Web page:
A history not viewing America as a fait accompli

By Clint Talbott

Fred Anderson, a professor of history at the University of Colorado, has been named a professor of distinction in the College of Arts and Sciences.

As he strives to complete an important history of America, Fred Anderson contemplates a host of pitfalls, prominent among them is writing a history that assumes that the United States was fated to emerge as it did.

Anderson, a professor of history at the University of Colorado, is grappling with how to complete a history that is provisionally titled “Imperial America, 1672-1764,” a volume that he and co-author Andrew Cayton, distinguished professor of history at Miami University, “hope to live long enough to see published” among other volumes of the Oxford History of the United States.

Anderson ruminated on the challenges of his current project in a November presentation during which he was recognized as a professor of distinction in CU’s College of Arts and Sciences.

“We’re writing a volume that cannot be told as story of Americans, because the United States didn’t yet exist,” Anderson said. A key difficulty is determining how to write “a general narrative that does not succumb to the teleology of a nation state, that the U.S. is a necessary outcome. That’s a big problem.”

Further, Anderson noted, he and Cayton wrestle with how or whether to incorporate the history of New Mexico and Quebec into a narrative about America. Further, he said, to tell the story of Eastern America, “we have to tell the stories of Western Europe and West Africa, the West Indies and the Atlantic itself, which was the greatest highway of information and commerce of its day.”

Today, of course, the history of America is seen as more than just the history of its English-speaking white men. “Now we must and we want to include Native Americans as historical actors,” along with African Americans, and diverse Europeans who inhabited North America.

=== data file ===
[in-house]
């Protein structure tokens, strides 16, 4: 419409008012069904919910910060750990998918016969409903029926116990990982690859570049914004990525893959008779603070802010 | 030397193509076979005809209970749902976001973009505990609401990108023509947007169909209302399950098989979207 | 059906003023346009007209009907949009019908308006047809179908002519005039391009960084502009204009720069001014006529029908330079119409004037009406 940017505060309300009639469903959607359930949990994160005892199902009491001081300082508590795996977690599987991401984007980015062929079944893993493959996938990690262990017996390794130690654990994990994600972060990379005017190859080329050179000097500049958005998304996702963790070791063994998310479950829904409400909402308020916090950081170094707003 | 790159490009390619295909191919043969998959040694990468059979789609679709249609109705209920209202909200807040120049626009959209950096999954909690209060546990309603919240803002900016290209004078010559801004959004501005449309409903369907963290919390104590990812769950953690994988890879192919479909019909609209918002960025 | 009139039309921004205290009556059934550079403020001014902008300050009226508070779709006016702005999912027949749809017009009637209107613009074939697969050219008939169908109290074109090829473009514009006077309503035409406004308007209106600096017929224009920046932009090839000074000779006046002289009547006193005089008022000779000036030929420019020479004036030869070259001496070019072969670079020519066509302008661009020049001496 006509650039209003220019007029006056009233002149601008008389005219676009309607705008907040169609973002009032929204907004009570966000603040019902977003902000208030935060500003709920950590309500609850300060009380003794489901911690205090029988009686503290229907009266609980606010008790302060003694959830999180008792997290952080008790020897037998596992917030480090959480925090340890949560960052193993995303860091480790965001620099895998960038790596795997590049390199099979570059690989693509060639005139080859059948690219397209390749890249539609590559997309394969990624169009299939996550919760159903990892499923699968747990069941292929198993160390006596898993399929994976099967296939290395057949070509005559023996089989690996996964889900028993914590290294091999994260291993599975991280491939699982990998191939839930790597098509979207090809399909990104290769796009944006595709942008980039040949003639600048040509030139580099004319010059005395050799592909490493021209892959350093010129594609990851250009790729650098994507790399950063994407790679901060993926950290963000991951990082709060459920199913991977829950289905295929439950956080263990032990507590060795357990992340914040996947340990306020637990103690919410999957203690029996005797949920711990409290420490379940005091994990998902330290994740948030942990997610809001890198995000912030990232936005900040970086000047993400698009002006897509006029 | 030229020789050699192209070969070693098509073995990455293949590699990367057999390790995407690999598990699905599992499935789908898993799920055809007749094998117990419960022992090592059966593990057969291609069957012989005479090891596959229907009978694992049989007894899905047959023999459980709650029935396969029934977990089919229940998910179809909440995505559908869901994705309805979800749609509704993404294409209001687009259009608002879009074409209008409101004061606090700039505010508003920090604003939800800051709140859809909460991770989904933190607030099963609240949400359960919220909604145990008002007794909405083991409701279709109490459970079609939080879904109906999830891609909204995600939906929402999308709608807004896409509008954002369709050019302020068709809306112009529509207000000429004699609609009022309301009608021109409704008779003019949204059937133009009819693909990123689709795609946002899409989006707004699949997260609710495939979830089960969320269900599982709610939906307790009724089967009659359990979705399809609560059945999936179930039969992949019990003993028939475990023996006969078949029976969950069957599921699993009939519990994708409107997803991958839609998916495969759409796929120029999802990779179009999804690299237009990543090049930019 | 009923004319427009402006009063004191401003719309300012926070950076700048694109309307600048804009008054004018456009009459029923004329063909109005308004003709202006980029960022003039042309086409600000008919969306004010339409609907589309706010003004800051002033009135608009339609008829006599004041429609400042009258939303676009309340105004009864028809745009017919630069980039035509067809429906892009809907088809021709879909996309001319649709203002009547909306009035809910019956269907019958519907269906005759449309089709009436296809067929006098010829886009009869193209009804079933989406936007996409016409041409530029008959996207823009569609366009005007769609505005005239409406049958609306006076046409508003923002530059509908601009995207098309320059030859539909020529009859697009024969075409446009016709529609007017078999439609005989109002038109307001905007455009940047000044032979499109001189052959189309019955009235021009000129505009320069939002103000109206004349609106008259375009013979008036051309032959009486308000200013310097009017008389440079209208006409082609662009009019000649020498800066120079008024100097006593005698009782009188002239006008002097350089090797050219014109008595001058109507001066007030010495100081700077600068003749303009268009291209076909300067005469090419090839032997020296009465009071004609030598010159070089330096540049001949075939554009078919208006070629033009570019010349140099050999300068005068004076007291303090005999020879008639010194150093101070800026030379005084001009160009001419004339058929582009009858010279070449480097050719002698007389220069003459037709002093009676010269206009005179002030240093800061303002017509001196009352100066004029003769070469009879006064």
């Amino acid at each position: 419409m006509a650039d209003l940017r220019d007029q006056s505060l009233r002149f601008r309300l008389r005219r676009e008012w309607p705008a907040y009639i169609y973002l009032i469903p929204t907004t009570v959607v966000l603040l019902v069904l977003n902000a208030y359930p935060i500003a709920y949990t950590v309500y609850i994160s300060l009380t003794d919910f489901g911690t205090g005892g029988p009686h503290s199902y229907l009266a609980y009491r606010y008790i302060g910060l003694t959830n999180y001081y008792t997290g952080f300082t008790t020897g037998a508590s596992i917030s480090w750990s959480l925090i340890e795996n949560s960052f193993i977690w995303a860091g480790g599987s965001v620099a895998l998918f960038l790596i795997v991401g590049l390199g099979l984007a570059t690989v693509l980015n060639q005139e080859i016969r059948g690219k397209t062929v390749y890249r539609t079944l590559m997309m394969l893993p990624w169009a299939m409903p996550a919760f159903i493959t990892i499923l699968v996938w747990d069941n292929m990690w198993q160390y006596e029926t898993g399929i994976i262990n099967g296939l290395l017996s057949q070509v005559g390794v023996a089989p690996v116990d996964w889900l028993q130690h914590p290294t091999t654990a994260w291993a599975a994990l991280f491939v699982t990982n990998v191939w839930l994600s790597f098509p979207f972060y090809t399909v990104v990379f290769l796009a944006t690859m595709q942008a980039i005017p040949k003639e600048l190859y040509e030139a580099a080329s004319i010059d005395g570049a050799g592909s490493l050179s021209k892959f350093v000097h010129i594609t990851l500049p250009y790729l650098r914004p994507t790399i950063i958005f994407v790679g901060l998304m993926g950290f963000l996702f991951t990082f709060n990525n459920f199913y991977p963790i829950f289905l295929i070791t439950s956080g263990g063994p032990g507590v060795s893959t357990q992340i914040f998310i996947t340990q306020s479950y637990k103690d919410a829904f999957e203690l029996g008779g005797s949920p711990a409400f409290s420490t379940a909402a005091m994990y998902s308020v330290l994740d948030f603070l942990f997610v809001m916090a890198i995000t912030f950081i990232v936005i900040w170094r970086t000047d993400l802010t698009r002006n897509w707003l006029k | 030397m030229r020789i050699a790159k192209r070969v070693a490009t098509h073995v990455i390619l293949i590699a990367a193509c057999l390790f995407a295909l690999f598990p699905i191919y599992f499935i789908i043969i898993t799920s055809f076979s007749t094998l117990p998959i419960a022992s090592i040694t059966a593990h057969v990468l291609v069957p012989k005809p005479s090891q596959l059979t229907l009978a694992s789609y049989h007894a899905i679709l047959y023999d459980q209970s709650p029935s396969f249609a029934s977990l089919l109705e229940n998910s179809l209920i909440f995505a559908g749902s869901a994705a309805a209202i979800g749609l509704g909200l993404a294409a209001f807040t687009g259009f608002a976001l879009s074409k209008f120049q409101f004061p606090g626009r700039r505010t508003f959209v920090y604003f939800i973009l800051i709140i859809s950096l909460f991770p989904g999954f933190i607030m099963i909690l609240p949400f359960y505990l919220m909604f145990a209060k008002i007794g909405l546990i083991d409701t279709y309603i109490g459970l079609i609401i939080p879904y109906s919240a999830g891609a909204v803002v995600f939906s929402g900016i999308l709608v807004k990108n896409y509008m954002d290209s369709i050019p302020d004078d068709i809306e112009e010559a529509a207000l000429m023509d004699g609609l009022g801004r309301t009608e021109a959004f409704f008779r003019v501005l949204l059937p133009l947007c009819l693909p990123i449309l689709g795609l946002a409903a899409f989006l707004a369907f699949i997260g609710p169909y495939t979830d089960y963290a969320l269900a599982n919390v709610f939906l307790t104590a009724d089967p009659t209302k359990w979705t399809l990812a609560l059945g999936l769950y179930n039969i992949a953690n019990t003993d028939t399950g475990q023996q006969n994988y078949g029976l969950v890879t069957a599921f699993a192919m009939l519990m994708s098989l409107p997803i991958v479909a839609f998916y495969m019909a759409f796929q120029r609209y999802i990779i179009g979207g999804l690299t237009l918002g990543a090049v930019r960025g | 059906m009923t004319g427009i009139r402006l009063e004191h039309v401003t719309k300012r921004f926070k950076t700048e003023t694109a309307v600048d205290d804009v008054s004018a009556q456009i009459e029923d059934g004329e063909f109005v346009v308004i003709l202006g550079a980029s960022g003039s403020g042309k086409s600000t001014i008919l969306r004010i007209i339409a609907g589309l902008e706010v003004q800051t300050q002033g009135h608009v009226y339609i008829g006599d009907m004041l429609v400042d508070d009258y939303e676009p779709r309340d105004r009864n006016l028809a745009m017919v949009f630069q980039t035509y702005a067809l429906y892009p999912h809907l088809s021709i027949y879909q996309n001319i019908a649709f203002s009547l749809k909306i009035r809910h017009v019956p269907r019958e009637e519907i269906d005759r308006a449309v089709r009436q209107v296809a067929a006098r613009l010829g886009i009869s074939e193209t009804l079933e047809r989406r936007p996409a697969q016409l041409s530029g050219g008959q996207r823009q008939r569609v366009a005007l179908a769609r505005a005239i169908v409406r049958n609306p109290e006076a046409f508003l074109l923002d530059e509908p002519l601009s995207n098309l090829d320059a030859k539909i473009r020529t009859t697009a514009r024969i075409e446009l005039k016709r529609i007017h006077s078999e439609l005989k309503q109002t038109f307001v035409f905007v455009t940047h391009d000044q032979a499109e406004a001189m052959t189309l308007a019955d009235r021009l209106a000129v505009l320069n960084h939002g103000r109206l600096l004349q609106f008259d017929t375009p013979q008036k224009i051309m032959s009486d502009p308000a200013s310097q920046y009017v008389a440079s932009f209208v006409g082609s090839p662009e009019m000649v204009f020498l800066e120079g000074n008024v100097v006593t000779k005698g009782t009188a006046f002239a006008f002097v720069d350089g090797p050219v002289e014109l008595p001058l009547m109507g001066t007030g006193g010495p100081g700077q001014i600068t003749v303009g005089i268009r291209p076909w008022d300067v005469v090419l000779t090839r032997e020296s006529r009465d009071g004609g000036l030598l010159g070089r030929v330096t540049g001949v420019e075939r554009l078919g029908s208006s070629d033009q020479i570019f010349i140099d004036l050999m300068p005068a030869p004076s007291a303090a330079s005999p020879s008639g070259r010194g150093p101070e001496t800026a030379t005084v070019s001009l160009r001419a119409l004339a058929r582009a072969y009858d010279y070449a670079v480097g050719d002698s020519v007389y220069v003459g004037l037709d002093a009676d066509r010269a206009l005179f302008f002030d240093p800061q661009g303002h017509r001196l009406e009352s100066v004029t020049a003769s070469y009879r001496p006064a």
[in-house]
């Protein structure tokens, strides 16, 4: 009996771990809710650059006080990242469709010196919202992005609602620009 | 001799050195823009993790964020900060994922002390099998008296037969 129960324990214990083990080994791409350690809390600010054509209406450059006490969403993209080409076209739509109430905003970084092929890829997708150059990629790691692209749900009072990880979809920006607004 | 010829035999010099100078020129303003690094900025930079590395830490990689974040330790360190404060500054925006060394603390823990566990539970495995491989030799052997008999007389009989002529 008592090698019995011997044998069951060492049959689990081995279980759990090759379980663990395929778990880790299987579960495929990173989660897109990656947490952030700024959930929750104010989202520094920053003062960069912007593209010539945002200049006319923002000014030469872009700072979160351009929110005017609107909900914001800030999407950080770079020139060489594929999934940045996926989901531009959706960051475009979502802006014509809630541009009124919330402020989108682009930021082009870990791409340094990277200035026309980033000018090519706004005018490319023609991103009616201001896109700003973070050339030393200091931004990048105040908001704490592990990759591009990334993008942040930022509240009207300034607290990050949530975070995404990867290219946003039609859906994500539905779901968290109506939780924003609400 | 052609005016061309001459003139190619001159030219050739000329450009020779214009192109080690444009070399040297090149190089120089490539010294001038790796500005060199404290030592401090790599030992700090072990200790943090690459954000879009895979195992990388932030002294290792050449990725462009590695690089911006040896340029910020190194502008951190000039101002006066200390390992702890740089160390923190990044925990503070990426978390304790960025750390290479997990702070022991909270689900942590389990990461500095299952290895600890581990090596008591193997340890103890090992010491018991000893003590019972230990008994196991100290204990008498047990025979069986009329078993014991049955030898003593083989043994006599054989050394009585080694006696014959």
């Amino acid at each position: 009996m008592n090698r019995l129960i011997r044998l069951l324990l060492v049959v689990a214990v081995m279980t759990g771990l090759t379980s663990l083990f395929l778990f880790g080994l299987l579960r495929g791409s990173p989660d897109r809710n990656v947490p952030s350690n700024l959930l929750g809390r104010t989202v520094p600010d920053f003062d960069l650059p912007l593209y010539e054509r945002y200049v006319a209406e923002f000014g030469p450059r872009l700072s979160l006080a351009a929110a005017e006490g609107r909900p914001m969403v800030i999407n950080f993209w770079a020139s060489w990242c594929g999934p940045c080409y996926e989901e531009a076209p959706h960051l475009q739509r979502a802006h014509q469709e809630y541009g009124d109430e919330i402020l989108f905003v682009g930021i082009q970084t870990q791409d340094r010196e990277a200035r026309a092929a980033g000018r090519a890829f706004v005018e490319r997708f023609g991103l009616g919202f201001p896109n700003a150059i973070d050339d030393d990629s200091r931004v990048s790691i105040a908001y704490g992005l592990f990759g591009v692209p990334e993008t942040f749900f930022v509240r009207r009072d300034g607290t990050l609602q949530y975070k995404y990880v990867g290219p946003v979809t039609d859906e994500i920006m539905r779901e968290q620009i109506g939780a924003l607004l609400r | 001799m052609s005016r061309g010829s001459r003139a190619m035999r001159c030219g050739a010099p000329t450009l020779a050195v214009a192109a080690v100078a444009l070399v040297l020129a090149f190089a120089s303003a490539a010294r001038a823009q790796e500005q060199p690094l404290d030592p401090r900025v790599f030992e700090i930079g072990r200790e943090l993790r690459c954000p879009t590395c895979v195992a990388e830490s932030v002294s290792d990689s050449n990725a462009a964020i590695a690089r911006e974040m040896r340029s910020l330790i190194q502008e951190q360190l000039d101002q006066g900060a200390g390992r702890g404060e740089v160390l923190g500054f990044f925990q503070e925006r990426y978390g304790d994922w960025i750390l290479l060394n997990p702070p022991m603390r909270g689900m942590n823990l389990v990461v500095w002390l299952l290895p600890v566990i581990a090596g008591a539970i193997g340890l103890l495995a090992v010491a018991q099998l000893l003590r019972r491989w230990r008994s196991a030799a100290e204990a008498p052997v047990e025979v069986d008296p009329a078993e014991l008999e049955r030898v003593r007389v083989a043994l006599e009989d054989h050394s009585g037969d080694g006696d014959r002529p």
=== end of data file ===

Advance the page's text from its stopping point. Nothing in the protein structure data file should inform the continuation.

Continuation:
“They all matter,” Anderson said, adding that the authors want to include the “half of these players who happen to be women and who deserve a place” in American history. Even domestic animals have their place, because they were vastly important in shaping the continent and even helped trigger some of the most destructive wars in North America, he said.

To tell all of these stories is not only to affirm that the American story is larger and more complex than that of “dead white guys.” To tell all those stories is also to “transform the nature of the story itself,” one with many meanings and characters, he said.

A key challenge is in creating a synthetic narrative culled from disparate historical sources. “We have to make more sense of the world than they made of it, because they were blinkered by the limitations of the day,” such as the slowness of communication.

It’s not that things had to work out as they did, Anderson added. “In fact, they don’t … And that has to have a place in our story as well.”

Anderson said he and Cayton haven’t solved the problem of how to write the 800-page book, “because we cannot make our book simply a prologue to an American nation that didn’t have to exist.”

But they have chosen to organize the book around a simple concept: power. In a new world populated with colonists who might have had little in common besides being subjects of the same king, how did some groups develop the will and wherewithal to exercise power? And how did subordinate groups accept the exercise of power over them?

As Anderson describes the book, it is the story of maturing colonies and the British empire, a story of the foundations of the American republic, and a story about a century-long struggle to bring order to chaos.

“I only hope to God we can do it,” he said.

The honorific title College Professor of Distinction is reserved for scholars and artists of national and international distinction who are also recognized by their college peers as teachers and colleagues of exceptional talent. Anderson and Leslie Leinwand, professor of molecular, cellular and developmental biology and also chief scientific officer of the Colorado Initiative in Molecular Biotechnology, are this year’s honorees.

Anderson, who directs CU’s Honors Program, received his Ph.D. from Harvard in 1981 and has taught in CU’s History Department since 1983, has held fellowships from the National Endowment for the Humanities, the Charles Warren Center of Harvard University, the John Simon Guggenheim Foundation and the Rockefeller Foundation.

He is the author or editor of five books, including “Crucible of War: The Seven Years War and the Fate of Empire in British North America, 1754-1766,” which won the Francis Parkman Prize and inspired the 2005 Public Broadcasting System television series “The War That Made America.”

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